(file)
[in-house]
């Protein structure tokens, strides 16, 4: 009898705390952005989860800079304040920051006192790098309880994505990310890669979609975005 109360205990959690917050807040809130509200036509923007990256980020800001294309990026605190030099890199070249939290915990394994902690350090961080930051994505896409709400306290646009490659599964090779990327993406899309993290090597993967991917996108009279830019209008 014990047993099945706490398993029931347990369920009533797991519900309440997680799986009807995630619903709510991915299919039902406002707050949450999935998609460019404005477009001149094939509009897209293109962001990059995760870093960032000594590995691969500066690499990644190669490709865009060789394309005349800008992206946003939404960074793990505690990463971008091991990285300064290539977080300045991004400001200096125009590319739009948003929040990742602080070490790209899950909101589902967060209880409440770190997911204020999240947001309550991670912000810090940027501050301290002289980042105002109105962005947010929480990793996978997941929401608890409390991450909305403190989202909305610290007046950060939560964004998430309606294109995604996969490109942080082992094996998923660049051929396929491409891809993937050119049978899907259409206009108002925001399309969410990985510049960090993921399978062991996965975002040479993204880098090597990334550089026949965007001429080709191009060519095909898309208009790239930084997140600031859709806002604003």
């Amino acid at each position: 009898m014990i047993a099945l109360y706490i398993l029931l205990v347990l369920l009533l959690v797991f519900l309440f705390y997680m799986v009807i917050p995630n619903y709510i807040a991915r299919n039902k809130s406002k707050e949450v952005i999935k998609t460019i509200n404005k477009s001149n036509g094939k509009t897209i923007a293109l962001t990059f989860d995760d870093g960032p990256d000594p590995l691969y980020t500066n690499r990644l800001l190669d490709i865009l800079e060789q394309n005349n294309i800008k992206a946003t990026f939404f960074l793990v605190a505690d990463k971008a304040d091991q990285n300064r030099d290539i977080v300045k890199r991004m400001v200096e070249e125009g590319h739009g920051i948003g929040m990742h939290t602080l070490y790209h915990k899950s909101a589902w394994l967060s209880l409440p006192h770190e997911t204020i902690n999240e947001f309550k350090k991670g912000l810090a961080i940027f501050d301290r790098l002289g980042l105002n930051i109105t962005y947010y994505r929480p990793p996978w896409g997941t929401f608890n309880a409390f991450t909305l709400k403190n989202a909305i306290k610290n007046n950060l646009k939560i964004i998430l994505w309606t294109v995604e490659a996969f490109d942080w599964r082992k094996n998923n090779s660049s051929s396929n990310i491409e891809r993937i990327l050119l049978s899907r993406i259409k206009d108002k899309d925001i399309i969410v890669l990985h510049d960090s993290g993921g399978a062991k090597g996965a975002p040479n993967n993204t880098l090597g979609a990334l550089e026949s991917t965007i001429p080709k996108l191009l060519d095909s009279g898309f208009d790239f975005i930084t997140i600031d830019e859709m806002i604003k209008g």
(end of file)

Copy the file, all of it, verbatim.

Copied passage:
[in-house]
């Protein structure tokens, strides 16, 4: 009898705390952005989860800079304040920051006192790098309880994505990310890669979609975005 109360205990959690917050807040809130509200036509923007990256980020800001294309990026605190030099890199070249939290915990394994902690350090961080930051994505896409709400306290646009490659599964090779990327993406899309993290090597993967991917996108009279830019209008 014990047993099945706490398993029931347990369920009533797991519900309440997680799986009807995630619903709510991915299919039902406002707050949450999935998609460019404005477009001149094939509009897209293109962001990059995760870093960032000594590995691969500066690499990644190669490709865009060789394309005349800008992206946003939404960074793990505690990463971008091991990285300064290539977080300045991004400001200096125009590319739009948003929040990742602080070490790209899950909101589902967060209880409440770190997911204020999240947001309550991670912000810090940027501050301290002289980042105002109105962005947010929480990793996978997941929401608890409390991450909305403190989202909305610290007046950060939560964004998430309606294109995604996969490109942080082992094996998923660049051929396929491409891809993937050119049978899907259409206009108002925001399309969410990985510049960090993921399978062991996965975002040479993204880098090597990334550089026949965007001429080709191009060519095909898309208009790239930084997140600031859709806002604003």
């Amino acid at each position: 009898m014990i047993a099945l109360y706490i398993l029931l205990v347990l369920l009533l959690v797991f519900l309440f705390y997680m799986v009807i917050p995630n619903y709510i807040a991915r299919n039902k809130s406002k707050e949450v952005i999935k998609t460019i509200n404005k477009s001149n036509g094939k509009t897209i923007a293109l962001t990059f989860d995760d870093g960032p990256d000594p590995l691969y980020t500066n690499r990644l800001l190669d490709i865009l800079e060789q394309n005349n294309i800008k992206a946003t990026f939404f960074l793990v605190a505690d990463k971008a304040d091991q990285n300064r030099d290539i977080v300045k890199r991004m400001v200096e070249e125009g590319h739009g920051i948003g929040m990742h939290t602080l070490y790209h915990k899950s909101a589902w394994l967060s209880l409440p006192h770190e997911t204020i902690n999240e947001f309550k350090k991670g912000l810090a961080i940027f501050d301290r790098l002289g980042l105002n930051i109105t962005y947010y994505r929480p990793p996978w896409g997941t929401f608890n309880a409390f991450t909305l709400k403190n989202a909305i306290k610290n007046n950060l646009k939560i964004i998430l994505w309606t294109v995604e490659a996969f490109d942080w599964r082992k094996n998923n090779s660049s051929s396929n990310i491409e891809r993937i990327l050119l049978s899907r993406i259409k206009d108002k899309d925001i399309i969410v890669l990985h510049d960090s993290g993921g399978a062991k090597g996965a975002p040479n993967n993204t880098l090597g979609a990334l550089e026949s991917t965007i001429p080709k996108l191009l060519d095909s009279g898309f208009d790239f975005i930084t997140i600031d830019e859709m806002i604003k209008g």